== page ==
Selling your old home and buying a larger, nicer one (upsizing) can be a very exciting idea. The promise of a more comfortable home can be an intoxicating one, especially when the old one is a bit on the small side.
But if you’re seriously considering upsizing, it’s important that you’re well informed as to what the process involves. That’s because upsizing is more complex than just buying your first home. You need to consider all the pros and cons of the process, and take a look at how it might affect your finances. Both in the short run as well as in the long run.
Do you NEED to upsize or do you WANT to upsize?
Stop for a second and really think about the reason why you wish to upsize. Do you want to upsize because you honestly NEED more space, or is it because you WANT more space?
Many homeowners wish to upsize because they truly feel like their current home is way too cramped. But that feeling isn’t always due to not having enough square footage of living space. In many cases, their home feels small because of poor layout of furniture, appliances, etc.
If you’re planning to upsize because you feel your current home doesn’t have enough space, take a close and honest look at your current home. Gauge whether all of your living space is being used efficiently or not.
If one of your bedrooms has become a storage room packed with boxes, sports equipment and tools, it’s pretty much a dead giveaway that your problem isn’t a lack of space, but rather an inefficient usage of it.
On the other hand, you may legitimately need a larger home. If you live in a one bedroom condo, and you’re looking to start a family (or already have a baby on the way), sooner or later you will definitely need to move to a larger home.
Of course, there’s nothing wrong with simply WANTING to live in a larger home. If that’s really what you and your family want, by all means, go for it. However, it’s important that you’re honest with yourself, and admit that the real reason why you wish to upsize is to fulfill a want.
Making the distinction is extremely important, because a larger and more comfortable home comes with a larger amount of responsibilities and expenses.
You’ll need to spend more time and money maintaining a larger home. You’ll pay more property taxes. Your utility bills will be more expensive. And even if you sell your old home to finance your next home, you could easily end up with a larger monthly mortgage payment as well.
What to look for in a larger home?
Before you start looking at new homes, talk with your spouse, children (and any family members that are moving with you) about what features you will need in your new home.
Make a list of those features (such as a larger garage, a yard, barbeque pit), and include the number of bedrooms and bathrooms and approximate square footage you want.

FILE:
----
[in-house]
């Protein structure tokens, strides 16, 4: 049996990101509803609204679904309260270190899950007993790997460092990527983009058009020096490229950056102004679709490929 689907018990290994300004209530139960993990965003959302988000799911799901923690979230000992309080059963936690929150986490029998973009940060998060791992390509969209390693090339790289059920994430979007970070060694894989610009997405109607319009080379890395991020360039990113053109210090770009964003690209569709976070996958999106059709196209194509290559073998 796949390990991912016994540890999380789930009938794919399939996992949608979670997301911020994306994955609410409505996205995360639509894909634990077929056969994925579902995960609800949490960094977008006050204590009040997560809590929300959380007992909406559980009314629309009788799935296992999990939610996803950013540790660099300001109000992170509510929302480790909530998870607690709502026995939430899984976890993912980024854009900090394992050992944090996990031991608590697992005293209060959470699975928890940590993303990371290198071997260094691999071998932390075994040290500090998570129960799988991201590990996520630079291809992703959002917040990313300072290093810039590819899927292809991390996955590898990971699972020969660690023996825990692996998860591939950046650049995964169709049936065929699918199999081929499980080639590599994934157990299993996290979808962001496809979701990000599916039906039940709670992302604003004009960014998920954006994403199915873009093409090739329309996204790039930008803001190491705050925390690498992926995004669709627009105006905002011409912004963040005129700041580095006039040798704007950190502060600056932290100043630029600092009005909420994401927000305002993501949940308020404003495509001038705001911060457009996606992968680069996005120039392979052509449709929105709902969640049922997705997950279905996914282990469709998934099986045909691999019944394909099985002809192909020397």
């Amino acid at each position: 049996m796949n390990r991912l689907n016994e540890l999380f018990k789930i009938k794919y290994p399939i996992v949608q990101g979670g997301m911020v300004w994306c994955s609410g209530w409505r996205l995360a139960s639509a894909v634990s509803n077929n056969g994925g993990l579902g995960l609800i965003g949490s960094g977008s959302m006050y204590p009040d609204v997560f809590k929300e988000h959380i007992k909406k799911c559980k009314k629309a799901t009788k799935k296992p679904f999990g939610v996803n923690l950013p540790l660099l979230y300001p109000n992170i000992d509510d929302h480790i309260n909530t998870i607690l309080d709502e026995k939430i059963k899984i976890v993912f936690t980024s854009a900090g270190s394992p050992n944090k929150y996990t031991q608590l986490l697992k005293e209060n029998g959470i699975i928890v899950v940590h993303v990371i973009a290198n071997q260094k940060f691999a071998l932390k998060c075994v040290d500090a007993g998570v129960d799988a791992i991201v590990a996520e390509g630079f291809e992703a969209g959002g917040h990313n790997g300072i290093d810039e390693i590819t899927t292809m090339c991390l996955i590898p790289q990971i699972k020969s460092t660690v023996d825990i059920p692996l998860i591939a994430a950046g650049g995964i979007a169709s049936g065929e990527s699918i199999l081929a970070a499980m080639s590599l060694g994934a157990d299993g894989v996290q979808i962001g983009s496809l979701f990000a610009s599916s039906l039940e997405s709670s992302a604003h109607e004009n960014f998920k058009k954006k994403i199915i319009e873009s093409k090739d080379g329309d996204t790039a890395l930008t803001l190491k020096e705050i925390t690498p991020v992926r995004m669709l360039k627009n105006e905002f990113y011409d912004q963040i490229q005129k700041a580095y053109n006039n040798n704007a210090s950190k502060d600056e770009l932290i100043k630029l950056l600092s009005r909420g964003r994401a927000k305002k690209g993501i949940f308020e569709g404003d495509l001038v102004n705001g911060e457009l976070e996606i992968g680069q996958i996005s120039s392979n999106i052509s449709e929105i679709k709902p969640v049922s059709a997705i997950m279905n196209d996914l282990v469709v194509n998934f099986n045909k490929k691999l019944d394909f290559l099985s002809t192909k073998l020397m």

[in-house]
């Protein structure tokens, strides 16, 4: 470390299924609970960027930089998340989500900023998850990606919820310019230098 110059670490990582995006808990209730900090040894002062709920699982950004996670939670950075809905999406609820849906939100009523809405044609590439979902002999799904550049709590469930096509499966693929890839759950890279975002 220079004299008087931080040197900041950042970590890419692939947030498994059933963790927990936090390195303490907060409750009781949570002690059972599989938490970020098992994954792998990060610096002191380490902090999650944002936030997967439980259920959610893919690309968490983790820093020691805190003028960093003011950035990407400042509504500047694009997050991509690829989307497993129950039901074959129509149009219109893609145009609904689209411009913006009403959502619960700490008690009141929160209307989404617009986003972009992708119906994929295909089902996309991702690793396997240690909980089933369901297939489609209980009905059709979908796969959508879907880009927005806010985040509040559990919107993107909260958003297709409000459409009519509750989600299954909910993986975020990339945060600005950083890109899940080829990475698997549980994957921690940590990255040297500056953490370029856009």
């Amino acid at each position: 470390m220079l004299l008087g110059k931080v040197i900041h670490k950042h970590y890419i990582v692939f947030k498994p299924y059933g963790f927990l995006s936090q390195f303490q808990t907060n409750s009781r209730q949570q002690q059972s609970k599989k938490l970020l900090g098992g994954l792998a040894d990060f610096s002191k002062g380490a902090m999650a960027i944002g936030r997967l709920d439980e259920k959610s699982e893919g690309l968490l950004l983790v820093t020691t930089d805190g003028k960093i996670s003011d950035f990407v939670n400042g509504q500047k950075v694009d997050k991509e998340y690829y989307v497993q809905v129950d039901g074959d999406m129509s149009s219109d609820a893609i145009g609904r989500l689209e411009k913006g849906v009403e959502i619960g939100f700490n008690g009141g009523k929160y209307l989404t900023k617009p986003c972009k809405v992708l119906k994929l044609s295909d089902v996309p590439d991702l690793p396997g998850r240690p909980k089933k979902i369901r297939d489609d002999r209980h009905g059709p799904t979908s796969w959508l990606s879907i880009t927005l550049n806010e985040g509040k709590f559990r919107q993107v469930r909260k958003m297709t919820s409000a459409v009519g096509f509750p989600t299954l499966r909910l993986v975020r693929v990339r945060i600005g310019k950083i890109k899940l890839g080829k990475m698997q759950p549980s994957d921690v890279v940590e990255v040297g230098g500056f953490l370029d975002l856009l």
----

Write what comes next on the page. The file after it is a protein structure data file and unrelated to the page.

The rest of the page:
Next, make a list of neighborhoods or areas in your city you would be interested in. Is there a particular neighborhood you like because of its convenient location to schools, malls, parks, and other amenities? Are you willing to move to the suburbs, where you can find better home prices, or would you rather be closer to the action, even if it costs more?
Knowing what you need (or want) in a new home will make the home hunting process a lot more efficient, and will help your real estate agent find the right property for you.
Once you know what you need in your new home, share that info with your real estate agent. The more specific your list, the better, because it will narrow down the list of potential homes to see.
You should also think realistically as to how your needs will change in the future. For example, if you already have a child, and plan on having another one, you probably won’t need more than 3 or 4 bedrooms.
Find an Agent
A trusted real estate agent or real estate team is essential for your success in an upsizing. That’s because an upsizing effort isn’t as simple as buying a new home (which itself isn’t that simple, as I’m sure you’ve already experienced).
An upsize typically requires that you coordinate selling your old home and buying a new one. This process can be very complex, and needs to be timed just right in order to keep costs manageable. You could run into a huge number of costly pitfalls if you don’t know what you’re doing, and don’t have someone to guide you through the process.
A great real estate agent can help you go into the process more confidently through the ups and downs you will inevitably encounter.
Your real estate agent might even be able to help you find suitable accommodations while you transition from one home to the next, or even put together a rental agreement with the new home owners so that you have a place to live until you move to your new, larger home.
Determine how much home you can afford
While part of the excitement of upsizing is shopping around for homes, and seeing what’s the biggest and nicest home you could technically purchase, it’s essential that you slow down and crunch the numbers before making a decision.
How much home you can afford should not be determined by the maximum amount of financing you can get. You should NEVER live “house poor.” In other words, living in a situation in which you’re just barely able to pay off your monthly mortgage payments.
Life is uncertain, and if you live house poor, even a small economic difficulty or sickness could threaten your ability to pay off your mortgage.
An even in the unlikely situation were you would be able to successfully pay off your new mortgage without any economic downturn, living house poor would inevitably lead you to sacrifice many life comforts.
You would have a hard time saving money for retirement, you might have to cancel vacations, etc. Getting those comforts back would require you to find a way to significantly increase your household income.